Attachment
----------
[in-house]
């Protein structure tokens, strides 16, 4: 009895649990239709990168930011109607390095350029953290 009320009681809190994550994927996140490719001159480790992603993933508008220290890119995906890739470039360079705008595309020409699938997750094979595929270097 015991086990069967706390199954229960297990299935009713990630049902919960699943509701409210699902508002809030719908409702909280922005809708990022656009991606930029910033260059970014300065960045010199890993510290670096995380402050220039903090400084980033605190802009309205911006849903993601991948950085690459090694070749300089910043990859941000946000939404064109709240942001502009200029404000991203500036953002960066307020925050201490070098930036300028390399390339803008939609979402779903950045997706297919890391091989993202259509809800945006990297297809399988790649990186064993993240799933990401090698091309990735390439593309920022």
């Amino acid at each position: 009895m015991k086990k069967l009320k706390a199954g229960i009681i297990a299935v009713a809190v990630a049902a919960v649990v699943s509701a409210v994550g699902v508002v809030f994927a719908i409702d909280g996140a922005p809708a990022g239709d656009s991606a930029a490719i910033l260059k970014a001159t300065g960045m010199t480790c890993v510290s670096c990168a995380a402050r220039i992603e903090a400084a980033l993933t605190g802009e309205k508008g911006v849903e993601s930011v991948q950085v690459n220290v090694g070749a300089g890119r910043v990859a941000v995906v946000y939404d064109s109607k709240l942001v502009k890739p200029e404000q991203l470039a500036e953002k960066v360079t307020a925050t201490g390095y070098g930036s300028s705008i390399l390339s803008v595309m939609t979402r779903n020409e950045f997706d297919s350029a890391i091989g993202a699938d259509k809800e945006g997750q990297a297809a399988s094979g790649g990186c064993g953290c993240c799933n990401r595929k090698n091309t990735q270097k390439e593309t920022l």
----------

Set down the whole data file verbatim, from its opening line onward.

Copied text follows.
[in-house]
């Protein structure tokens, strides 16, 4: 009895649990239709990168930011109607390095350029953290 009320009681809190994550994927996140490719001159480790992603993933508008220290890119995906890739470039360079705008595309020409699938997750094979595929270097 015991086990069967706390199954229960297990299935009713990630049902919960699943509701409210699902508002809030719908409702909280922005809708990022656009991606930029910033260059970014300065960045010199890993510290670096995380402050220039903090400084980033605190802009309205911006849903993601991948950085690459090694070749300089910043990859941000946000939404064109709240942001502009200029404000991203500036953002960066307020925050201490070098930036300028390399390339803008939609979402779903950045997706297919890391091989993202259509809800945006990297297809399988790649990186064993993240799933990401090698091309990735390439593309920022």
């Amino acid at each position: 009895m015991k086990k069967l009320k706390a199954g229960i009681i297990a299935v009713a809190v990630a049902a919960v649990v699943s509701a409210v994550g699902v508002v809030f994927a719908i409702d909280g996140a922005p809708a990022g239709d656009s991606a930029a490719i910033l260059k970014a001159t300065g960045m010199t480790c890993v510290s670096c990168a995380a402050r220039i992603e903090a400084a980033l993933t605190g802009e309205k508008g911006v849903e993601s930011v991948q950085v690459n220290v090694g070749a300089g890119r910043v990859a941000v995906v946000y939404d064109s109607k709240l942001v502009k890739p200029e404000q991203l470039a500036e953002k960066v360079t307020a925050t201490g390095y070098g930036s300028s705008i390399l390339s803008v595309m939609t979402r779903n020409e950045f997706d297919s350029a890391i091989g993202a699938d259509k809800e945006g997750q990297a297809a399988s094979g790649g990186c064993g953290c993240c799933n990401r595929k090698n091309t990735q270097k390439e593309t920022l």